QuEra announced it’s raised $17 million for a scalable, programmable quantum computer solution to take on computational tasks that are currently deemed impossibly hard. The firm has also completed the construction of its first 256-qubit device which will be soon accessible to customers across a variety of targeted sectors, including finance.
QuEra is focused on making significant advances in two key areas: increasing the number of useful qubits and enhancing their programmability. The company’s hardware uses arrays of neutral atoms where hundreds of atoms are cooled and then arranged by laser fields in a small vacuum chamber.
The quantum computing startup recently received a DARPA (US Defense Advanced Research Projects Agency) award and has already generated $11 million in revenue. Investors in the fundraise included Rakuten, Day One Ventures, Frontiers Capital and tech investors Serguei Beloussov and Paul Maritz among others.
“There is an enormous opportunity to make headway on some of today’s most critical –and presently impossible – problems that impact nearly every one of us,” said Alex Keesling, CEO of QuEra and co-inventor of QuEra’s technology. “With our first machine, we are excited to begin to demonstrate what quantum computers can do for humanity.”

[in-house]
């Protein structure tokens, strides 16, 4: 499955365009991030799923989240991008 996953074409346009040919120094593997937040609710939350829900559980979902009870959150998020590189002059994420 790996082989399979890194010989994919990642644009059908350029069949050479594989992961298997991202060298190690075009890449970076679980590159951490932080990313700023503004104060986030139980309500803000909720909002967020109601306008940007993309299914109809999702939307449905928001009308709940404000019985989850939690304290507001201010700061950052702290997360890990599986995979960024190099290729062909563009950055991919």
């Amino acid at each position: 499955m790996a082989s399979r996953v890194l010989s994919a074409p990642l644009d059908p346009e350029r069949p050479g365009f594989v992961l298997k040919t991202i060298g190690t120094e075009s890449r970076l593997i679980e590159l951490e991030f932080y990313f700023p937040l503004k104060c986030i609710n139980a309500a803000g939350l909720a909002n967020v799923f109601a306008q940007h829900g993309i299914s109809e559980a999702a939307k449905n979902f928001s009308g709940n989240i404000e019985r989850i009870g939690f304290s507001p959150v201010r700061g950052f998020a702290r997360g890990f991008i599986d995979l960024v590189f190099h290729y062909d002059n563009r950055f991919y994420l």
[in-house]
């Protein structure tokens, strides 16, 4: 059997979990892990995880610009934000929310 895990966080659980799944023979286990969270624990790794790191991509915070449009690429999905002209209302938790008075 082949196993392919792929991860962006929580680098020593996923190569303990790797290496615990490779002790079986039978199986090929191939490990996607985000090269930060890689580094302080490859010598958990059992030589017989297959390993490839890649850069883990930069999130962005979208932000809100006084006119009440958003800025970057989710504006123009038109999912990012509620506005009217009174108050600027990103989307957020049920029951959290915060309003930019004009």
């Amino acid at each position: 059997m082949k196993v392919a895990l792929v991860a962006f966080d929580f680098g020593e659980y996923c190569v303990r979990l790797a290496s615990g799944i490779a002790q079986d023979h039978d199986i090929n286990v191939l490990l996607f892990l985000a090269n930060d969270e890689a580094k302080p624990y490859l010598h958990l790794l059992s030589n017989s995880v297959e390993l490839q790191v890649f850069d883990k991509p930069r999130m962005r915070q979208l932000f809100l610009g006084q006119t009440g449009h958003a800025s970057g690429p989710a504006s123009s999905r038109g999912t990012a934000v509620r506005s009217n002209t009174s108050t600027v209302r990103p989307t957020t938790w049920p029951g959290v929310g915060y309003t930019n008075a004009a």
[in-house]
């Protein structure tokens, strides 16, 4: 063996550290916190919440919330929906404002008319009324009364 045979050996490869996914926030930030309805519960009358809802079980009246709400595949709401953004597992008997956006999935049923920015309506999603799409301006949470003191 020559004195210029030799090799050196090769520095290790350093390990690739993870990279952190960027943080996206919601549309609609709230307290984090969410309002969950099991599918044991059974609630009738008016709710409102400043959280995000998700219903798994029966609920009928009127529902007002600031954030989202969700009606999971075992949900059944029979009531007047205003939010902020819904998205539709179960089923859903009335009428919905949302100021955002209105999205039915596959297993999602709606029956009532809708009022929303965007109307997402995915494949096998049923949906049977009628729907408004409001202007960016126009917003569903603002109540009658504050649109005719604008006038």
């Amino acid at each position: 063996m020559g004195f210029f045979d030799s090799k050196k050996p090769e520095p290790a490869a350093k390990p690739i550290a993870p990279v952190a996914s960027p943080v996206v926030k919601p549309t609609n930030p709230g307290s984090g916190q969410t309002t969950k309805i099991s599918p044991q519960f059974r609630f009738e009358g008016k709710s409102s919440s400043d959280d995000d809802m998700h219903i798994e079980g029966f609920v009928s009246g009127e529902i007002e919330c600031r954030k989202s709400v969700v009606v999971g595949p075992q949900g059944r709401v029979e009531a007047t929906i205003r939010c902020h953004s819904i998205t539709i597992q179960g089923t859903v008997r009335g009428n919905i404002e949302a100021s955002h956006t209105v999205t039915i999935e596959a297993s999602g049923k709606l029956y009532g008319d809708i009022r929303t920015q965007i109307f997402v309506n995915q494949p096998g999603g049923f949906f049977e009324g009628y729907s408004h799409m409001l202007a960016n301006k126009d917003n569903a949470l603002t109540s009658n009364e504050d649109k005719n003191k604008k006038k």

Takuya Kitagawa, chief data officer at Rakuten, who led Rakuten’s investment in QuEra, said in a stateement. “QuEra will accelerate the quantum computing industry’s trajectory, making it a technology not of the future, but of today.”
The neutral-atom technology is based on the patented research of QuEra’s scientific co-founders, Mikhail Lukin, professor of Physics at Harvard, Markus Greiner, professor of Physics at Harvard, and Vladan Vuletic, professor of Physics at MIT. They are joined on the founding team by chip-scale optoelectronic control expert Dirk Englund, associate professor of Electrical Engineering and Computer Science at MIT, Nathan Gemelke, as chief technology officer, and John Pena, a serial hard-tech entrepreneur.
The QuEra team is taking a stepwise approach where it will continue to boost the technology’s power while closing in on “universal quantum computers” with thousands of logical qubits.